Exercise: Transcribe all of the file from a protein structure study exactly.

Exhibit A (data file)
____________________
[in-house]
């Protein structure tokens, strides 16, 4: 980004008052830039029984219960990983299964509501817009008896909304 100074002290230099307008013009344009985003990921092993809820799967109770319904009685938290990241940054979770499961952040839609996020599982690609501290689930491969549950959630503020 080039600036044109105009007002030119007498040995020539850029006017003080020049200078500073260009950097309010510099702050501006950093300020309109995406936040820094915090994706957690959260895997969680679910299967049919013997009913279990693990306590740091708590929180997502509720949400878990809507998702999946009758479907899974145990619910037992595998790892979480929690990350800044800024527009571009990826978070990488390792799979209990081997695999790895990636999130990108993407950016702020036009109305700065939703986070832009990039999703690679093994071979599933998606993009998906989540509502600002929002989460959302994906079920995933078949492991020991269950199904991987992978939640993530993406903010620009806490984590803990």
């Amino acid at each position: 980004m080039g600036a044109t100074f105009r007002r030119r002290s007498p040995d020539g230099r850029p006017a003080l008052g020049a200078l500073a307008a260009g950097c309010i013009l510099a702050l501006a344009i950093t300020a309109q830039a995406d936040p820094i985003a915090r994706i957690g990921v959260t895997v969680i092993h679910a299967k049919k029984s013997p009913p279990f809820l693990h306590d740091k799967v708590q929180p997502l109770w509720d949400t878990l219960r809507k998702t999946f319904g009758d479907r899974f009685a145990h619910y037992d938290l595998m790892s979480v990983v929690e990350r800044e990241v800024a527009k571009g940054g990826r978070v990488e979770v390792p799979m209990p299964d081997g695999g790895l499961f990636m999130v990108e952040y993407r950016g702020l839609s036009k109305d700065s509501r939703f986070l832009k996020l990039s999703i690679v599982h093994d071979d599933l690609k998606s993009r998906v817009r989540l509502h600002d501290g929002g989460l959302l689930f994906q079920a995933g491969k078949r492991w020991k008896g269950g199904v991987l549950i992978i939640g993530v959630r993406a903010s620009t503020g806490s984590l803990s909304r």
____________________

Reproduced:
[in-house]
């Protein structure tokens, strides 16, 4: 980004008052830039029984219960990983299964509501817009008896909304 100074002290230099307008013009344009985003990921092993809820799967109770319904009685938290990241940054979770499961952040839609996020599982690609501290689930491969549950959630503020 080039600036044109105009007002030119007498040995020539850029006017003080020049200078500073260009950097309010510099702050501006950093300020309109995406936040820094915090994706957690959260895997969680679910299967049919013997009913279990693990306590740091708590929180997502509720949400878990809507998702999946009758479907899974145990619910037992595998790892979480929690990350800044800024527009571009990826978070990488390792799979209990081997695999790895990636999130990108993407950016702020036009109305700065939703986070832009990039999703690679093994071979599933998606993009998906989540509502600002929002989460959302994906079920995933078949492991020991269950199904991987992978939640993530993406903010620009806490984590803990």
């Amino acid at each position: 980004m080039g600036a044109t100074f105009r007002r030119r002290s007498p040995d020539g230099r850029p006017a003080l008052g020049a200078l500073a307008a260009g950097c309010i013009l510099a702050l501006a344009i950093t300020a309109q830039a995406d936040p820094i985003a915090r994706i957690g990921v959260t895997v969680i092993h679910a299967k049919k029984s013997p009913p279990f809820l693990h306590d740091k799967v708590q929180p997502l109770w509720d949400t878990l219960r809507k998702t999946f319904g009758d479907r899974f009685a145990h619910y037992d938290l595998m790892s979480v990983v929690e990350r800044e990241v800024a527009k571009g940054g990826r978070v990488e979770v390792p799979m209990p299964d081997g695999g790895l499961f990636m999130v990108e952040y993407r950016g702020l839609s036009k109305d700065s509501r939703f986070l832009k996020l990039s999703i690679v599982h093994d071979d599933l690609k998606s993009r998906v817009r989540l509502h600002d501290g929002g989460l959302l689930f994906q079920a995933g491969k078949r492991w020991k008896g269950g199904v991987l549950i992978i939640g993530v959630r993406a903010s620009t503020g806490s984590l803990s909304r």